An analysis covering 27 years of research has shown that a nurse-led quality program improves the care of older adults in a number of key areas.
The Nurses Improving Care for Healthsystem Elders (NICHE) program has proven successful in preventing falls, improving patient safety and quality of care, reducing potentially inappropriate medications, and helping healthcare providers to care for patients with dementia, reported the study’s lead author Allison Squires, Ph.D., RN.
The findings are promising, considering that organizational stressors are likely to grow as the number of older adults increases, said Squires, from the NYU Rory Meyers College of Nursing.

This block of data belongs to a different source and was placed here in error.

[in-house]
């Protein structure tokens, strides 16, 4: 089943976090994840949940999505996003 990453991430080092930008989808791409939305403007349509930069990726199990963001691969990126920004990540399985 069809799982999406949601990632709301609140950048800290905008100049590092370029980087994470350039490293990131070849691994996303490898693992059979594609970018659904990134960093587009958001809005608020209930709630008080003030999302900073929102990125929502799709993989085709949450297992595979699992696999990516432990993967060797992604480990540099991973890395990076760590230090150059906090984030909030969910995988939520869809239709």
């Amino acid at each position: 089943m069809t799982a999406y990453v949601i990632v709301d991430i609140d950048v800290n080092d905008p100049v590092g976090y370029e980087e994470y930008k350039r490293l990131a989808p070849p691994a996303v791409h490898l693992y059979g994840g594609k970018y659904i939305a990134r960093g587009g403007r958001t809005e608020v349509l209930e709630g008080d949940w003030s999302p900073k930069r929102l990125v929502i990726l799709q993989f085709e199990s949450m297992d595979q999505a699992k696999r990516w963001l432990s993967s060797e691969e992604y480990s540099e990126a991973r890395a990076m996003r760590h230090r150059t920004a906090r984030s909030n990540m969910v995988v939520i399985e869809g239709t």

The results encompass NICHE program-related evidence across healthcare system settings, including long-term care facilities. The 43 analyzed studies involved more than 12,000 patients and 50,000 nurses and other healthcare professionals.
Long-term care facilities that join the NICHE program gain access to clinical education and resources, guidelines, and nursing practice models. These resources have been designed to improve nurses’ abilities to provide patient- and family-centered care for older adults, according to the organization.
The study was published in The Gerontologist.